Buddhist monasteries and monasticism in ancient India
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Buddhist monasteries and monasticism in ancient India

Platformed monastery at Morel khurd

From wandering monks to institutional monasticism

The earliest followers of the historical Buddha (c. 6th/5th century BC) were required to beg for a living and were prohibited from taking up permanent residence in any one place. The exception was during the monsoon season when monks were obliged to gather together in a single place as a community (sangha). The question of when the transition from peripatetic living to sedentary monasticism took place is still debated, largely by textual historians, some of whom have drawn on published archaeological evidence to date passages in Buddhist texts which are seen as indicators of what is often referred to as the ‘domestication’ of Buddhism.

The understanding of such issues has been hampered by a lack of integration between textual and archaeological frameworks of analysis. On the one hand, nineteenth century, and largely site-based archaeological reports are the usual points of reference, and on the other, it takes time for new discoveries in the field to be absorbed into broader historical scholarship.

Platformed monastery at Morel khurd
History and chronology of monastery architecture

The project builds on earlier findings from the Sanchi Survey Project regarding the history and chronology of monastery architecture, and seeks to build up a comparative framework based on material further to the west and south.

The typology from the Sanchi area includes i) the previously unrecognised ‘platformed’ monastery, datable to c. second century BC, and originally surmounted by towering superstructures of brick and stone; ii) simple single or double roomed structures; and iii) the classic courtyard monastery which was traditionally thought not to have arrived in the area before the Gupta period, but was most probably developed as early as the second century BC, based on the SSP material; similar quadrangular plans are found on the summits of the early platformed structures in the area.

This material has helped to challenge received views regarding the apparent late ‘domestication’ of the sangha in central India which have for the most part been based on the supposed late chronology of the courtyard monastery, which with its emphasis on planning and ‘order’, has been taken as the key archaeological manifestation of textual allusions to the transition between peripatetic and sedentary monasticism.

Kharwai, Madhya Pradesh: painted rock-shelter
The monastic re-occupation of rock-shelters

Another category of monastic dwelling in central India is the prehistoric rock-shelter showing evidence of adaptation for monastic use. Central India has a particularly rich concentration of rock-shelters showing evidence for occupation from at least the Chalcolithic period, and in some cases as early as the Mesolithic and upper Palaeolithic. Some of the shelters at well known complexes such as Bhimbetka show evidence for having been reoccupied by Buddhist monks (and other ascetic groups) in historical periods. Other such instances are found on the outer cliff-top edges of hilltop architectural Buddhist complexes such as Sanchi and neighbouring sites, whose constructional sequences date from the third or second centuries BC. The study seeks to establish the chronology of monastic use of such shelters and how their history relates to the wider history of monasticism and monastery construction in central India and areas further to the south. Did they, for example, represent a transitional phase between peripatetic and settled forms of monasticism, or did they continue to be occupied in later periods, thus representing a form of ‘forest’ as opposed to ‘urban’ monasticism?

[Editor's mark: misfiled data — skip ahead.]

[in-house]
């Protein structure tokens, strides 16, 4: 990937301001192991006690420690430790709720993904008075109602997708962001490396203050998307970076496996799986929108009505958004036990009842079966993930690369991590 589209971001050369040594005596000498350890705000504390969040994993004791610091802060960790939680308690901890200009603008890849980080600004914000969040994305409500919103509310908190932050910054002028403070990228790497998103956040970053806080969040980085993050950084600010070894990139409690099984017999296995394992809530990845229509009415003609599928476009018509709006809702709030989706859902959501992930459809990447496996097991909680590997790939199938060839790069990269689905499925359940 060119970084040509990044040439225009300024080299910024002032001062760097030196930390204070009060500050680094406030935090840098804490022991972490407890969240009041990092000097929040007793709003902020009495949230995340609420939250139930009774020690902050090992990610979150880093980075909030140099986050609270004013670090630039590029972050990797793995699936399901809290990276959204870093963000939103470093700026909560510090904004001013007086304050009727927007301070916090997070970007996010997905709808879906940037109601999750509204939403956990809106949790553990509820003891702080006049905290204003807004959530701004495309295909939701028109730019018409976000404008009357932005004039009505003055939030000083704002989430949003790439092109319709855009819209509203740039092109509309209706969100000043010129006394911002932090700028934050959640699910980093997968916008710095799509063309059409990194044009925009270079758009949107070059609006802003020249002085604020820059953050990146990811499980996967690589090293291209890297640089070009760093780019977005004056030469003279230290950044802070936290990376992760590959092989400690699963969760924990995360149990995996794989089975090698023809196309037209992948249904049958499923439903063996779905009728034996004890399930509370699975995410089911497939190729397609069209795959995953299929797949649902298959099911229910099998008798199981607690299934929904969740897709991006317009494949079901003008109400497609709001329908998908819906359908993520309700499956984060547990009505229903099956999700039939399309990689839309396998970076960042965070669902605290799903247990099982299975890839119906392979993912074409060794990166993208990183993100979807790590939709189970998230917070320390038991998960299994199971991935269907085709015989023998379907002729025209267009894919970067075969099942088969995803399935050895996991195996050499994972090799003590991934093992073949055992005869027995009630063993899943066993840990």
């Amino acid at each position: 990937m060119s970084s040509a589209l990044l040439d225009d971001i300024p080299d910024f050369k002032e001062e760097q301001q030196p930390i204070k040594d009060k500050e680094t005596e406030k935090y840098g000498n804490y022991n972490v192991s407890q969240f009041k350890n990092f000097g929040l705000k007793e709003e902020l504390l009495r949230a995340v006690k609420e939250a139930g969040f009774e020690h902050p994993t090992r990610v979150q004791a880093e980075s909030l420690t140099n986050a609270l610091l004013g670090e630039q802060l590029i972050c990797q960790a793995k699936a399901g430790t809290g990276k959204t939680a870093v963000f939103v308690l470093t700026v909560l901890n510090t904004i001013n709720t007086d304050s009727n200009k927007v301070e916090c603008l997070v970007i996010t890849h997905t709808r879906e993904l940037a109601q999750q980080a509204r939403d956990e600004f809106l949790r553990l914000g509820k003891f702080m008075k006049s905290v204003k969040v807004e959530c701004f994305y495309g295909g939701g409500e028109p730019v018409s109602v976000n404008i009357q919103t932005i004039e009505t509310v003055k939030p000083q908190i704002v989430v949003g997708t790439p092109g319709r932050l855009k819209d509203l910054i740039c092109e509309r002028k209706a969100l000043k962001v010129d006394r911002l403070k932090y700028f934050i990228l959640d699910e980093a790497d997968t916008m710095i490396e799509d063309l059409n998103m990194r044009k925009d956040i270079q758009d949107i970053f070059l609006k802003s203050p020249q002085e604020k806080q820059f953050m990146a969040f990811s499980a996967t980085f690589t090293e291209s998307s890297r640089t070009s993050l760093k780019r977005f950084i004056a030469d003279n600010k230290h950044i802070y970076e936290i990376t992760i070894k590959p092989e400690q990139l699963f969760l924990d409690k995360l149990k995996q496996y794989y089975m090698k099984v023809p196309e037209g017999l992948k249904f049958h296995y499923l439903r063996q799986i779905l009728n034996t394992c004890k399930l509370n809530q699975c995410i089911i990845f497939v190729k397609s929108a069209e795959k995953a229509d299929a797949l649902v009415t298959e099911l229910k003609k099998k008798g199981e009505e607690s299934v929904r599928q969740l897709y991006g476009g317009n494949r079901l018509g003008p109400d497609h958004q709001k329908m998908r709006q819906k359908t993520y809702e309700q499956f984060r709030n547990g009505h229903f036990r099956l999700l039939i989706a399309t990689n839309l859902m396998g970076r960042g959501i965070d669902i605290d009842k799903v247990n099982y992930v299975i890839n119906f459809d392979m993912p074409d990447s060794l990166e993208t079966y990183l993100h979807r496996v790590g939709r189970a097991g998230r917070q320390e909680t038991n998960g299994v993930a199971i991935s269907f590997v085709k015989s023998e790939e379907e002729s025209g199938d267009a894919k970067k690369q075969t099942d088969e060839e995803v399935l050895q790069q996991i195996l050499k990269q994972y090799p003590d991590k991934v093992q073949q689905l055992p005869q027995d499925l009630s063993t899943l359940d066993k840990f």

Prospective PhD students who would be interested in working on themes related to this project are encouraged to contact Julia Shaw directly.

Related outputs

  • Shaw, J. (2011). 'Monasteries, monasticism, and patronage in ancient India: Mawasa, a recently documented hilltop Buddhist complex in the Sanchi area of Madhya Pradesh', South Asian Studies 27 (2): 111-130.

  • Shaw, J. (2007). Buddhist Landscapes in Central India: Sanchi hill and archaeologies of religious and social change, c. 3rd century BC to 5th century AD. London: British Association for South Asian Studies, The British Academy.
  • Shaw, J. and J.V. Sutcliffe (2005), ‘Ancient Dams and Buddhist Landscapes in the Sanchi area: New evidence on Irrigation, Land use and Monasticism in Central India’, South Asian Studies 21, 1-24.

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